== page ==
Introduction: “Alcohol: An Astonishing Molecule,” by Patrick E. McGovern
Scientific American Classics, March 2015
Uncorking the Past: The Quest for Wine, Beer, and Other Alcoholic Beverages
by Patrick E. McGovern (University of California Press, 2009)
In a lively tour around the world and through the millennia, Uncorking the Past tells the compelling story of humanity’s ingenious, intoxicating quest for the perfect drink. Following a tantalizing trail of archaeological, chemical, artistic, and textual clues, Patrick McGovern, the leading authority on ancient alcoholic beverages, brings us up to date on what we now know about how humans created and enjoyed fermented beverages across cultures.
Ancient Wine: The Search for the Origins of Viniculture
by Patrick E. McGovern (Princeton University Press, 2003/2006)
This book is the first comprehensive and up-to-date account of the earliest stages of vinicultural history and prehistory, which extends back into the Neolithic period and beyond. Elegantly written and richly illustrated, Ancient Wine opens up whole new chapters in the fascinating story of wine and the vine by drawing upon recent archaeological discoveries, molecular and DNA sleuthing, and the texts and art of long-forgotten peoples.
L’archeologo e l’uva
The Foreign Relations of the “Hyksos”: A Neutron Activation Study of Middle Bronze Age Pottery from the Eastern Mediterranean by P. E. McGovern with a contribution by Tine Bagh (Oxford: Archaeopress, 2000).
This NAA study of Syro-Palestinian pottery types found at Tell el-Dab‘a/Avaris is important from the perspective it provides on economic and social developments at what has been identified as the capital of the “Hyksos” in the north eastern Nile Delta during the period from the late Middle Kingdom through the Second Intermediate Period. As well as opening up a new sight-line on the pottery industry at Tell el-Dab‘a / Avaris, this study is also extremely important in refining hypotheses and conclusions based on pottery analyses, and, indeed, the author presents his case for a radical rethink in the light of these NAA findings. Illustrated throughout.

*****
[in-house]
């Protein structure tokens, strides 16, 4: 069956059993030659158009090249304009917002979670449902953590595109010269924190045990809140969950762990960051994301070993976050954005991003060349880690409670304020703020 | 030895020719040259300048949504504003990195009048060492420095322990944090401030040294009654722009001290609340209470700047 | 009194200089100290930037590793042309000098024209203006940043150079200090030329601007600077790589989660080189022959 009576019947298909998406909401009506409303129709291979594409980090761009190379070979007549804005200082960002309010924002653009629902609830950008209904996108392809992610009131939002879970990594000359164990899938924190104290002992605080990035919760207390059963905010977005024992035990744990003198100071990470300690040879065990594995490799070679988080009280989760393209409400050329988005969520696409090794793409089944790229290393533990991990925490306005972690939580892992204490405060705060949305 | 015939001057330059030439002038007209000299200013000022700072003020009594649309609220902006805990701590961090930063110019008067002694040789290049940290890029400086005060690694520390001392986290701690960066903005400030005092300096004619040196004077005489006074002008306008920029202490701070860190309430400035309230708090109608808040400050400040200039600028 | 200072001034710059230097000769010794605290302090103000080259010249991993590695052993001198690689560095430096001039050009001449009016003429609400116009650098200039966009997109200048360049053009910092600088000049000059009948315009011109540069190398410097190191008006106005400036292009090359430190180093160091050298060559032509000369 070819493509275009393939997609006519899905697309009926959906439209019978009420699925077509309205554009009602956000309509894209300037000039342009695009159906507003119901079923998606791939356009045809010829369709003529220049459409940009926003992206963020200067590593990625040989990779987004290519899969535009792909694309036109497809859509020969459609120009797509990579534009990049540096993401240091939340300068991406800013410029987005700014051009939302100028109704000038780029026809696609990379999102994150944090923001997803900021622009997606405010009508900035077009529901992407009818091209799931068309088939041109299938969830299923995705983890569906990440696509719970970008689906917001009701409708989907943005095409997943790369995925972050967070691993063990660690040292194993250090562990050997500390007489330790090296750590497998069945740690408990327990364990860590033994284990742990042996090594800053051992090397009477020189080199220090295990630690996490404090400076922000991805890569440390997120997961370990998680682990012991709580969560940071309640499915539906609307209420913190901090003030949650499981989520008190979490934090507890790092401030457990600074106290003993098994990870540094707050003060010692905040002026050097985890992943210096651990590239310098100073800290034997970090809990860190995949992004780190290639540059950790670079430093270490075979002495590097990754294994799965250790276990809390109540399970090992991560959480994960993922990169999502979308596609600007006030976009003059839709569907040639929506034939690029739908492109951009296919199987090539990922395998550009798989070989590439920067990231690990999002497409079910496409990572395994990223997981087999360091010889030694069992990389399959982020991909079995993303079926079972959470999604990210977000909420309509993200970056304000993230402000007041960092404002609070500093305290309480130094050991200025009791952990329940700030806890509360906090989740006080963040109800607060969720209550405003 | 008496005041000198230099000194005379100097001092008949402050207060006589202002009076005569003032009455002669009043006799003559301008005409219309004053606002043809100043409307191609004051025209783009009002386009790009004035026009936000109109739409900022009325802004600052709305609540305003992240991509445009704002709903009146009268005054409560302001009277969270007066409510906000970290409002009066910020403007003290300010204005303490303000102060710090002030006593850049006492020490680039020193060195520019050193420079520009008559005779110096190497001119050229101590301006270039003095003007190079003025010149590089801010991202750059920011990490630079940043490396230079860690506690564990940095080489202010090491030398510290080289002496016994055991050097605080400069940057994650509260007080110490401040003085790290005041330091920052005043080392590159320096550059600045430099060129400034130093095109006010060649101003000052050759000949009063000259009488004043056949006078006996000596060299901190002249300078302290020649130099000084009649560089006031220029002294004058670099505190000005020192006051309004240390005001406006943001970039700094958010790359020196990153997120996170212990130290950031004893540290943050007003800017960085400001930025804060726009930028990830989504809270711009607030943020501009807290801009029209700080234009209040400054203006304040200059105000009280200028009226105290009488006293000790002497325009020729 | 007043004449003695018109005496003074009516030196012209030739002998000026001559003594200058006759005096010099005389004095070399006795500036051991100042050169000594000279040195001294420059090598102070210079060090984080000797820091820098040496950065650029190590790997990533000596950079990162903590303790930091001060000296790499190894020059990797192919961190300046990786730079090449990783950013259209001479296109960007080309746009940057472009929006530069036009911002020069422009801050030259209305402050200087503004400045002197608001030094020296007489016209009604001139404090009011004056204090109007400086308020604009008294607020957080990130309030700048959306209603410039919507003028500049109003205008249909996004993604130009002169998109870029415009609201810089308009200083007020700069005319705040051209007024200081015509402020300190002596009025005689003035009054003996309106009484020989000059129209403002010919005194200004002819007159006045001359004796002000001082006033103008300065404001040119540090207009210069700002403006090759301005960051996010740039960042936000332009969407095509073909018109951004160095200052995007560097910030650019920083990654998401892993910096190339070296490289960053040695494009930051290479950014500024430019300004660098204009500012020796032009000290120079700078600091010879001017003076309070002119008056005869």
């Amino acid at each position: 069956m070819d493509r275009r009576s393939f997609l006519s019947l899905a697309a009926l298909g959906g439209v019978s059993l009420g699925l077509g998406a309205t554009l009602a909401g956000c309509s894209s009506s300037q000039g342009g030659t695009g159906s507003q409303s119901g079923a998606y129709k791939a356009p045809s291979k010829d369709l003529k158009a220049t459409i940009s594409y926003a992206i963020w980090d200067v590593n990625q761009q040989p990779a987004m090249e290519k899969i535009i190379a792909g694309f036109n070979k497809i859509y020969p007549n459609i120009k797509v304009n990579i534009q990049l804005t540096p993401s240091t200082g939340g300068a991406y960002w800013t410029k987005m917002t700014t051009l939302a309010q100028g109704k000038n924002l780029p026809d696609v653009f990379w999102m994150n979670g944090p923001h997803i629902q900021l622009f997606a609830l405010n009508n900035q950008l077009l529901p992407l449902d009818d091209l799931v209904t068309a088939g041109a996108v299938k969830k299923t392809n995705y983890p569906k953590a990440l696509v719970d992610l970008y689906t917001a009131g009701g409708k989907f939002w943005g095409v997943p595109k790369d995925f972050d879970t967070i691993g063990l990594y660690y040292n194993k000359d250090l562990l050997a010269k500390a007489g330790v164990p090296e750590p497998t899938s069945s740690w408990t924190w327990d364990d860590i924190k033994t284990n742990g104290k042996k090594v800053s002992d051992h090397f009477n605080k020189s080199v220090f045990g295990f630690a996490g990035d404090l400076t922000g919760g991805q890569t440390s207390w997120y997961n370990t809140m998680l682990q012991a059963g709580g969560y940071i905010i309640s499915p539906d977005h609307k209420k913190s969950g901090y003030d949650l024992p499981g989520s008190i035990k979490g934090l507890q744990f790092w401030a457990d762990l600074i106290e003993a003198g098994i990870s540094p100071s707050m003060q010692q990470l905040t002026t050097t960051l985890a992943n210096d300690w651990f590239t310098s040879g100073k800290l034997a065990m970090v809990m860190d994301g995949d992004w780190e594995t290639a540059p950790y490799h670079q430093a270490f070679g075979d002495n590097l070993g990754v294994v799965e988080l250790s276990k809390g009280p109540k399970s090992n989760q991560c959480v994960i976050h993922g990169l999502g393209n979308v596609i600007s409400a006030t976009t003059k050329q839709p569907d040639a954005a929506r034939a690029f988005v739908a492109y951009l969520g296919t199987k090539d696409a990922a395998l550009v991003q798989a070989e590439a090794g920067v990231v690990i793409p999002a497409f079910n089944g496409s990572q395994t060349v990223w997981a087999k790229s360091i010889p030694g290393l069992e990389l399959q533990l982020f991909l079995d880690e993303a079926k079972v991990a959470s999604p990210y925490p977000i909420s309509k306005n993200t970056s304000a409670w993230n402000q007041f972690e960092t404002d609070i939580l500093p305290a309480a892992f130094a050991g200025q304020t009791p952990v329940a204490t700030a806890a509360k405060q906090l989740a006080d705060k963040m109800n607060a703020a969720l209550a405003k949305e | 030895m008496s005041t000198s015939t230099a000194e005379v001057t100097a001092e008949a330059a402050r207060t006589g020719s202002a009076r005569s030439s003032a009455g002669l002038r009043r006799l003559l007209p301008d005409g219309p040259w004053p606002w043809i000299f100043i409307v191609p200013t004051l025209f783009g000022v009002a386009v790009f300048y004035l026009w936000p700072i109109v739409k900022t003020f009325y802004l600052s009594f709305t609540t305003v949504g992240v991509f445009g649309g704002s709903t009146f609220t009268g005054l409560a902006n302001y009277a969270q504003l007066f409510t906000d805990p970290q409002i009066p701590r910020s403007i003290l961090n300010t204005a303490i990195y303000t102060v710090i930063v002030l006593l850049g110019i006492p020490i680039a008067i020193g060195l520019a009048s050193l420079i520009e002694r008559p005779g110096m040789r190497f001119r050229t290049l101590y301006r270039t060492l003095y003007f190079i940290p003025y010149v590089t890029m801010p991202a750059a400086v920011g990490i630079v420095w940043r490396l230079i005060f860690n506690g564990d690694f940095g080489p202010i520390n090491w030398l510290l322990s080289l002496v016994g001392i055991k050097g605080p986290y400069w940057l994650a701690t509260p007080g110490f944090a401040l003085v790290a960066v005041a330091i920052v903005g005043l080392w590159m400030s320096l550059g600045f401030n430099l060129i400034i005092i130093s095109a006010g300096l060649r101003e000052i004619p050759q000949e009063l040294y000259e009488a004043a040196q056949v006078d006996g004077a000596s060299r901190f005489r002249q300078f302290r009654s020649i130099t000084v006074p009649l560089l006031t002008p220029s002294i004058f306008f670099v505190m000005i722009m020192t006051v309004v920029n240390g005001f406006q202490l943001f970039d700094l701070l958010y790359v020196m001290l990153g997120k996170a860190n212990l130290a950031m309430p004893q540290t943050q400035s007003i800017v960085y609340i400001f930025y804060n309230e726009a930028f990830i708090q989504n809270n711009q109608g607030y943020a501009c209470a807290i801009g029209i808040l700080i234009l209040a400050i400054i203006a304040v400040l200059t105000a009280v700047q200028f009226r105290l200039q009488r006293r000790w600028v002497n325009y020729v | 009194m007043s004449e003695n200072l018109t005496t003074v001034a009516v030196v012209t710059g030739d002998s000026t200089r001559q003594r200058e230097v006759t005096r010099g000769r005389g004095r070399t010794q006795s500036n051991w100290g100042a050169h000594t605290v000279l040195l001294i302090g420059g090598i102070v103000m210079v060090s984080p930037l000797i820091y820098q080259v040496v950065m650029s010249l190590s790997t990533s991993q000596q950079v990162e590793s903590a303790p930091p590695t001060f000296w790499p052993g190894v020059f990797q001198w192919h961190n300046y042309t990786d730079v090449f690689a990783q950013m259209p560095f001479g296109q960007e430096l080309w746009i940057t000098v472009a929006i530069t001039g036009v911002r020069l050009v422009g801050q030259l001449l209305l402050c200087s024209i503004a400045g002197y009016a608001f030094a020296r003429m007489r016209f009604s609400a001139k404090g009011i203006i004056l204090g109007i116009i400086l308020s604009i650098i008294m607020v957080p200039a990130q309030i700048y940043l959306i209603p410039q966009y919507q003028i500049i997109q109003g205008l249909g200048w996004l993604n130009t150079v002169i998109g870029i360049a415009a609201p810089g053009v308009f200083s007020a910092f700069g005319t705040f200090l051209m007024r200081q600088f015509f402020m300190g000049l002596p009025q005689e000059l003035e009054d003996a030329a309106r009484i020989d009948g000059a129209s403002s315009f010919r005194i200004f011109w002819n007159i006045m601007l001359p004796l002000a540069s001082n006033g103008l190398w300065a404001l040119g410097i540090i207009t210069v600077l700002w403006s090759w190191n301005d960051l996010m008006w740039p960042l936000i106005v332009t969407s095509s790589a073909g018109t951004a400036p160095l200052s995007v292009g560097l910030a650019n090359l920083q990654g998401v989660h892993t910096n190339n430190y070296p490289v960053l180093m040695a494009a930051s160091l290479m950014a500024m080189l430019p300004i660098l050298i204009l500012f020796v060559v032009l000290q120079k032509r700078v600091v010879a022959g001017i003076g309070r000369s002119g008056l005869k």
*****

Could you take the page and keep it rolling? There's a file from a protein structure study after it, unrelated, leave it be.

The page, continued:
P. E. McGovern, S. J. Fleming and S. Katz, Eds. (New York: Gordon and Breach, 1995)
The study of the origin, development and diversity of the human diet is emerging as a coherent field that offers a much-needed integrative framework for our contemporary knowledge of the ecology of food and nutrition. This authoritative series of monographs and symposia volumes on the history and anthropology of food and nutrition is designed to address this need by providing integrative approaches to the study of various problems within the human food chain. Since the series is both methodologically and conceptually integrative, the focus of the individual volumes spans such topics as nutrition and health, culinary practices, prehistoric analyses of diet, and food scarcity and subsistence practices among various societies of the world.
The Late Bronze Egyptian Garrison at Beth Shan: A Study of Levels VII and VIII